Friday, May 19, 2017

Making the Monsters Matter

As I've said before, I came to the D&D table pretty late, only a year/year and a half ago (I'm still getting used to the idea of being 30 and it's dawning on me that 31 is coming in less than a month,) but a combination of the fact that it's way easier to get people to play a game like this if you volunteer to do the hardest part and the fact that it means I get to come up with a whole new world and history really compelled me to jump into the deep end as a DM.

Now, my RPG experience has been primarily through video games (this blog started as a pure World of Warcraft blog, and I'd say that's still its main focus) and one thing that video games have to contend with is that everything needs to be pre-programmed. As well-written as the characters in Mass Effect are (can't speak to Andromeda, which I have not played,) your interactions ultimately wind up being multiple-choice, and the game's not going to let you do anything the developers didn't anticipate.

My impulse in my campaign has been to push combat encounters with little fanfare - my general sense has been that if I send a monster at my party, there's going to be a fight. But I think that is a bit of a habit from video games.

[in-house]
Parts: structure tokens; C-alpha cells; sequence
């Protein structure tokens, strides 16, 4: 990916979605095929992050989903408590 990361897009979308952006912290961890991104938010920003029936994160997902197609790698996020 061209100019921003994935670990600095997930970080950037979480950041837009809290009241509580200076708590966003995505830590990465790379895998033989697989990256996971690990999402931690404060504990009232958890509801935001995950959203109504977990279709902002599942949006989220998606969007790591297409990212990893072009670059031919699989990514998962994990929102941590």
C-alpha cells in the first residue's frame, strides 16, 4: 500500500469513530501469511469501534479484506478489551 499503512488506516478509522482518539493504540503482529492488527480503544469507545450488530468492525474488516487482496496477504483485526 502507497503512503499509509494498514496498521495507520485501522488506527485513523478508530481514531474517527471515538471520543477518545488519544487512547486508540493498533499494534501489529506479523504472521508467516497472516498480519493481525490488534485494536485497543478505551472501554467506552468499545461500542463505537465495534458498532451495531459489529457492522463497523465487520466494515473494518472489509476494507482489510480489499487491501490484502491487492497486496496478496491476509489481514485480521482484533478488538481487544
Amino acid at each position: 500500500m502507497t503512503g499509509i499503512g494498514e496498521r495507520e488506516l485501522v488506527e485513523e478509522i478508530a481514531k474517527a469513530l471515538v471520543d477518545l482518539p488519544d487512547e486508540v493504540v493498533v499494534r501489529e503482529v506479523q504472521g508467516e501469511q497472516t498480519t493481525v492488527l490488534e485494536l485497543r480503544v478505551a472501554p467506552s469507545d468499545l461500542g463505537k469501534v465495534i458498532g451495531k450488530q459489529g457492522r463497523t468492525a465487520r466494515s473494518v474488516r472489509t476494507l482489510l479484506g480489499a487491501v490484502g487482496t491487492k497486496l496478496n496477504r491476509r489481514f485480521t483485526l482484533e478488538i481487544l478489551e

Just because, for example, a goblin in D&D is chaotic evil, doesn't mean that it is necessarily going to kill everything it looks at.

So even though this is May, I'm going to make a kind of new year's resolution to open things up and encourage my party to deal with monsters in either non-combat ways, or at least more strategic ways.

I think one of the keys is allowing players to encounter monsters in contexts that don't necessitate immediate combat.

One idea (and I'm banking on the assumption that none of the players read this blog) is that I have a subregion of an area within my setting's equivalent of the Shadowfell (think more like the Dark World from Zelda: A Link to the Past) where there is a coven of Night Hags who control a town that used to belong to their mother, from whom they usurped the town.

My initial impulse would be to give the players a simple "kill their mother to get their help or kill them" choice, but I think the resolution here is to try to let the party surprise me. Anything from a Yojimbo-style playing-both-sides-against-each-other thing to providing family counseling to heal the rift between these evil fiends.

Only one of my players has played the game prior to this campaign, so I think I'll need to actively encourage them to try alternative approaches - not that going in guns-a-blazing isn't an option. I suppose that I could encourage this by A: having monsters that are not immediately hostile and B: sending them up against monsters that can wipe the floor with them, requiring them to try some other tack.

No comments:

Post a Comment